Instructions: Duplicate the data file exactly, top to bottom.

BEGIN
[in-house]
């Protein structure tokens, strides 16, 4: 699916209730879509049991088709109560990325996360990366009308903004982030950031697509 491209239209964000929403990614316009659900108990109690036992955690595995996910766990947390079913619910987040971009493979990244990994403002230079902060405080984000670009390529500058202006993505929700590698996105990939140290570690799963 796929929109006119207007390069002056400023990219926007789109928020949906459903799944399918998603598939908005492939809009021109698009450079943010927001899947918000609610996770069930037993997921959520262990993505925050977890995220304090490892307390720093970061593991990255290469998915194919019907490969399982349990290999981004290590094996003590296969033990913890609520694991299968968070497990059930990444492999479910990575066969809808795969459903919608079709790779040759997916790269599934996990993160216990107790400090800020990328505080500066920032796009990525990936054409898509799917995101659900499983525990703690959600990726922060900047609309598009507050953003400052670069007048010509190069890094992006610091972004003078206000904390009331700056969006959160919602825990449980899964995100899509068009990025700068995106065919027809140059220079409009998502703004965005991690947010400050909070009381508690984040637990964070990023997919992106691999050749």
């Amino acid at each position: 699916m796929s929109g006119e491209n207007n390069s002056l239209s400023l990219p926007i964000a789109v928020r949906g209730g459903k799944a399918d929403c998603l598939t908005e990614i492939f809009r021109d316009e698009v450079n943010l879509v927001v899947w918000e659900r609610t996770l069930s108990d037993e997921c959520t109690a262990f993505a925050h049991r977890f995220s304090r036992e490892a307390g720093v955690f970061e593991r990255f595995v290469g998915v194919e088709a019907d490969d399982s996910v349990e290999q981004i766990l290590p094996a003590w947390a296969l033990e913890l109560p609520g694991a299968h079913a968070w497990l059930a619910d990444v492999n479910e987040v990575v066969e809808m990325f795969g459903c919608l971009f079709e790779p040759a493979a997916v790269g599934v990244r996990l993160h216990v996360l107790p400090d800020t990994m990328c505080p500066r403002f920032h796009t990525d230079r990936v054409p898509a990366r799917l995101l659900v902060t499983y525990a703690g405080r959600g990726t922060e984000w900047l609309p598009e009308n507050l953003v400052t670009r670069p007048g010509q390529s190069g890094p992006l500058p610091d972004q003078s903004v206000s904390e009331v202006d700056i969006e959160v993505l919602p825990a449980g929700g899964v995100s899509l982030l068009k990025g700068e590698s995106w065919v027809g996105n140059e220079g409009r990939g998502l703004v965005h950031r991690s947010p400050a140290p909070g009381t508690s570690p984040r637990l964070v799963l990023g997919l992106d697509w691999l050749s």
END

[in-house]
């Protein structure tokens, strides 16, 4: 699916209730879509049991088709109560990325996360990366009308903004982030950031697509 491209239209964000929403990614316009659900108990109690036992955690595995996910766990947390079913619910987040971009493979990244990994403002230079902060405080984000670009390529500058202006993505929700590698996105990939140290570690799963 796929929109006119207007390069002056400023990219926007789109928020949906459903799944399918998603598939908005492939809009021109698009450079943010927001899947918000609610996770069930037993997921959520262990993505925050977890995220304090490892307390720093970061593991990255290469998915194919019907490969399982349990290999981004290590094996003590296969033990913890609520694991299968968070497990059930990444492999479910990575066969809808795969459903919608079709790779040759997916790269599934996990993160216990107790400090800020990328505080500066920032796009990525990936054409898509799917995101659900499983525990703690959600990726922060900047609309598009507050953003400052670069007048010509190069890094992006610091972004003078206000904390009331700056969006959160919602825990449980899964995100899509068009990025700068995106065919027809140059220079409009998502703004965005991690947010400050909070009381508690984040637990964070990023997919992106691999050749």
């Amino acid at each position: 699916m796929s929109g006119e491209n207007n390069s002056l239209s400023l990219p926007i964000a789109v928020r949906g209730g459903k799944a399918d929403c998603l598939t908005e990614i492939f809009r021109d316009e698009v450079n943010l879509v927001v899947w918000e659900r609610t996770l069930s108990d037993e997921c959520t109690a262990f993505a925050h049991r977890f995220s304090r036992e490892a307390g720093v955690f970061e593991r990255f595995v290469g998915v194919e088709a019907d490969d399982s996910v349990e290999q981004i766990l290590p094996a003590w947390a296969l033990e913890l109560p609520g694991a299968h079913a968070w497990l059930a619910d990444v492999n479910e987040v990575v066969e809808m990325f795969g459903c919608l971009f079709e790779p040759a493979a997916v790269g599934v990244r996990l993160h216990v996360l107790p400090d800020t990994m990328c505080p500066r403002f920032h796009t990525d230079r990936v054409p898509a990366r799917l995101l659900v902060t499983y525990a703690g405080r959600g990726t922060e984000w900047l609309p598009e009308n507050l953003v400052t670009r670069p007048g010509q390529s190069g890094p992006l500058p610091d972004q003078s903004v206000s904390e009331v202006d700056i969006e959160v993505l919602p825990a449980g929700g899964v995100s899509l982030l068009k990025g700068e590698s995106w065919v027809g996105n140059e220079g409009r990939g998502l703004v965005h950031r991690s947010p400050a140290p909070g009381t508690s570690p984040r637990l964070v799963l990023g997919l992106d697509w691999l050749s």